I seriously doubt that any crater on Earth was caused by impact. In another thread I mentioned Kebira Crater, which was most likely the cause of the fragments of glass that are scattered in the Great Sand Sea near Gilf Kebir. The glass chunks are incredibly pure -- so much so that Egyptologist who found a piece in King Tut's tomb wrote that such purity was impossible for modern glass-makers, so how did the ancients do it?
The answer is that the glass was not man made, but was formed by fusing the silica sands at incredible temperatures. If the glass had been created by impact, then it would be contaminated by halite and alumina, the predominant minerals in the area, but it is as clear as water. The interesting feature about the "desert glass" is that dark swirls of pure iridium are emdedded within in. Tiny bubbles of cristabolite, a mineral that is formed at extremely high temeratures, are also there. How?
The so-called K/T boundary layer contains spherules of glass that are high in iridium -- they might have come from Popigai Crater, or from Chesapeake Bay. Currently, those two formations are the probable sources for the glass beads. In Bass River, New Jersey are thick layers of glass spherules just off the coast at almost a thousand meters depth. They are also clear as glass.
Here's a tip that Lloyd originally gave me about searching this site for information. If you want to find articles about a particular topic type in Google, site:thunderbolts.info "search term"
Putting "crater" as the search term returned these results (abbreviated list):
Richat Crater Revisited (2) Aug 12, 2005 ... Why, for these craters, is it so difficult to find evidence of impact that cannot also be explained by electrical discharge, ...
http://www.thunderbolts.info/tpod/2005/ ... visit2.htm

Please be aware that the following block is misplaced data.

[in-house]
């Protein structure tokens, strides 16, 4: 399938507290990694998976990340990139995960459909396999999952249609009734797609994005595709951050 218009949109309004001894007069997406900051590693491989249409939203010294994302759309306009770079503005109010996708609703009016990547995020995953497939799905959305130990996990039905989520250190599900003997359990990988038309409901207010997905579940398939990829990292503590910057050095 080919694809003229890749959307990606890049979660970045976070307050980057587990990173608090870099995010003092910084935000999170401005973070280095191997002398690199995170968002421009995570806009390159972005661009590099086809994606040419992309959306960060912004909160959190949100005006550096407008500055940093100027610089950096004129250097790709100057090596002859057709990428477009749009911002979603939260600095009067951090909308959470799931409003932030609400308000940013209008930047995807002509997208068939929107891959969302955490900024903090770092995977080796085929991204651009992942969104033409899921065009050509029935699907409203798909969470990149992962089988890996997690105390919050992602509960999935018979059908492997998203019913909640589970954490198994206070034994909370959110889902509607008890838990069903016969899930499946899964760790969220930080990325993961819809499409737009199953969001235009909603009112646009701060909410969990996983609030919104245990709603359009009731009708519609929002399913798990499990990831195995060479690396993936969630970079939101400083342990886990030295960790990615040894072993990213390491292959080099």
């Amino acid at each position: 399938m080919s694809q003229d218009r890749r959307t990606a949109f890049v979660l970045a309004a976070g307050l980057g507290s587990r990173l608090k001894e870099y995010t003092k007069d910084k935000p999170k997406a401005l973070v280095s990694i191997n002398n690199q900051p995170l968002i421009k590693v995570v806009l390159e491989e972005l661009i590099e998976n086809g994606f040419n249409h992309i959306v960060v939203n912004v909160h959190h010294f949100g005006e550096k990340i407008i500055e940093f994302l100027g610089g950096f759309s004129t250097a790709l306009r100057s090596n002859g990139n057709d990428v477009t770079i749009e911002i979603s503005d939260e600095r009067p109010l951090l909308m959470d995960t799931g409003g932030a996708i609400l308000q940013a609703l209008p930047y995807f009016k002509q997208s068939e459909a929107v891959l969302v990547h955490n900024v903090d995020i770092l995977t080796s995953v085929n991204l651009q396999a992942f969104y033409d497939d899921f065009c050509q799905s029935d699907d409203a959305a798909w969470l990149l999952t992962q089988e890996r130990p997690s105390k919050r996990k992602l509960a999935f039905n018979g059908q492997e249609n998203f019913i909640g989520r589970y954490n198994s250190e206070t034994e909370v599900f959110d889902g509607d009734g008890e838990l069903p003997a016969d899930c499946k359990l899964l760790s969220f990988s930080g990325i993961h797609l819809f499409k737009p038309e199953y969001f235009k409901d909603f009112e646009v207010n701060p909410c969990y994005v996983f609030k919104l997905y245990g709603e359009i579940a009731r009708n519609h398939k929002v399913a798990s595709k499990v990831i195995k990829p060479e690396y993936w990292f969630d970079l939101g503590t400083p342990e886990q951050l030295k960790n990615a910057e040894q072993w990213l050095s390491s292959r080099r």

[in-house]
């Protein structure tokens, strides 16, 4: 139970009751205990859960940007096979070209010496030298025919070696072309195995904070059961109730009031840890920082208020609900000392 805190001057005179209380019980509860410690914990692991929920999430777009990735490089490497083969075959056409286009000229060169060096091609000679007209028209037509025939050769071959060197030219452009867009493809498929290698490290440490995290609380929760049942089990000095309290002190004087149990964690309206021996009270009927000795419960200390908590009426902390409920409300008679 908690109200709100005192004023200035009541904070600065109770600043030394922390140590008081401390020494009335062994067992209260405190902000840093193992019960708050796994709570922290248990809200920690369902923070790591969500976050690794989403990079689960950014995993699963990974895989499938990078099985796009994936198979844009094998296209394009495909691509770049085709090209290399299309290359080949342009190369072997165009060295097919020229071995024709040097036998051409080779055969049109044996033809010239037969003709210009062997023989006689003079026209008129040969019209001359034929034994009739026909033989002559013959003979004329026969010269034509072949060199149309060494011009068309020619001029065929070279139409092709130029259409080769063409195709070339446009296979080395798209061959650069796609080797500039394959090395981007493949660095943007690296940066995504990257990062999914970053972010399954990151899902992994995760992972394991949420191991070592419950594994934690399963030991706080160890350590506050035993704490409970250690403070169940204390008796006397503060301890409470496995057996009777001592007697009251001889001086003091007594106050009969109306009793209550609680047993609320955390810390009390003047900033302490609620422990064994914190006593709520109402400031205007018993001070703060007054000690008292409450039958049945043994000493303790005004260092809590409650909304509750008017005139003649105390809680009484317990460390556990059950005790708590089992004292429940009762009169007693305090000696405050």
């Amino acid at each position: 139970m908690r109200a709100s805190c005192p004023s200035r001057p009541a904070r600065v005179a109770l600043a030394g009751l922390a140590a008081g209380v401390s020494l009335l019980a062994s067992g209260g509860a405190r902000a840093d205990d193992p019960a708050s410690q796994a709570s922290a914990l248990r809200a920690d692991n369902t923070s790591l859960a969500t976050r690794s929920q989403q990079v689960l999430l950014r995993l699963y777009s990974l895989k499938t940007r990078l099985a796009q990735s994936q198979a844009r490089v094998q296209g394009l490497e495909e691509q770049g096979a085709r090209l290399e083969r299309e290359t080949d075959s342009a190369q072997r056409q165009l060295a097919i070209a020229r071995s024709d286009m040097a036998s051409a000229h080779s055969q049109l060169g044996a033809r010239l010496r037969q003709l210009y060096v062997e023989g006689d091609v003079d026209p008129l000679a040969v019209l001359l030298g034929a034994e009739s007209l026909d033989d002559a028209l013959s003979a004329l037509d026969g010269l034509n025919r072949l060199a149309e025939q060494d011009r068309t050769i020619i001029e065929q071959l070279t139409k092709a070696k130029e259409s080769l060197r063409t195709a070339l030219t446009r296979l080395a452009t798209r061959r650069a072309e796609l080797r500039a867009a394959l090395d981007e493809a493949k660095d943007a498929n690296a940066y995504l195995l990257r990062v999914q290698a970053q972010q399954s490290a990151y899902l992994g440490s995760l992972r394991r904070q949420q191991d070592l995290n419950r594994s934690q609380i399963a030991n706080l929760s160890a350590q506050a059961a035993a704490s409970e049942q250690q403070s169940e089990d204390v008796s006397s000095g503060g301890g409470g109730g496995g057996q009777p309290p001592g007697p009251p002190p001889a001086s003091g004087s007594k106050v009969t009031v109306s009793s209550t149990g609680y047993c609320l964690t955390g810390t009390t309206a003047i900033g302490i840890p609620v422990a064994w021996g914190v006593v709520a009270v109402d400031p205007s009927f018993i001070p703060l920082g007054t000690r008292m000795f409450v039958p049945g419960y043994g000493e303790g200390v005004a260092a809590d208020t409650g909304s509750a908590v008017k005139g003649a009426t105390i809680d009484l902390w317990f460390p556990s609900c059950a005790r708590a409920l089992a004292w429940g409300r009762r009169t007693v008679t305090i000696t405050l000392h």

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Aorounga Crater May 3, 2006 ... Satellite radar images of the Sahara desert north of Chad have revealed the presence of craters not easily noticed in normal aerial ...
http://www.thunderbolts.info/tpod/2006/ ... crater.htm
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Popigai Crater, Siberia Jan 7, 2008 ... The infamous Tunguska crater is not the only site in Siberia where tremendous high-energy events have taken place.
http://www.thunderbolts.info/tpod/2008/ ... crater.htm
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Richat Crater Revisited Aug 11, 2005 ... Why do these three craters and a fourth line up and why are they so circular?
http://www.thunderbolts.info/tpod/2005/ ... evisit.htm
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Manicouagan: Impact Crater or Lightning Scar? Nov 26, 2007 ... A giant ring-shaped crater in Canada seems to be the result of a meteor strike. Could electrical scarring be a better explanation?
http://www.thunderbolts.info/tpod/2007/ ... ouagan.htm
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Libya's Kebira Crater Apr 24, 2006 ... A huge crater in the Sahara desert, said to be the largest one ever found in the region, and dwarfing Arizona's "Meteor Crater", ...
http://www.thunderbolts.info/tpod/2006/ ... kebira.htm
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Pictures of the Day have constantly harped on the fact that asteroids probably *can't* strike the Earth (see "Exploding Bolides"). They develop such intense electrical stress that they disintegrate at altitude. Peakskill was nothing but a few small stones when it finally reached Earth, for example. I think there's a Picture of the Day about Peakskill in the archive, as well.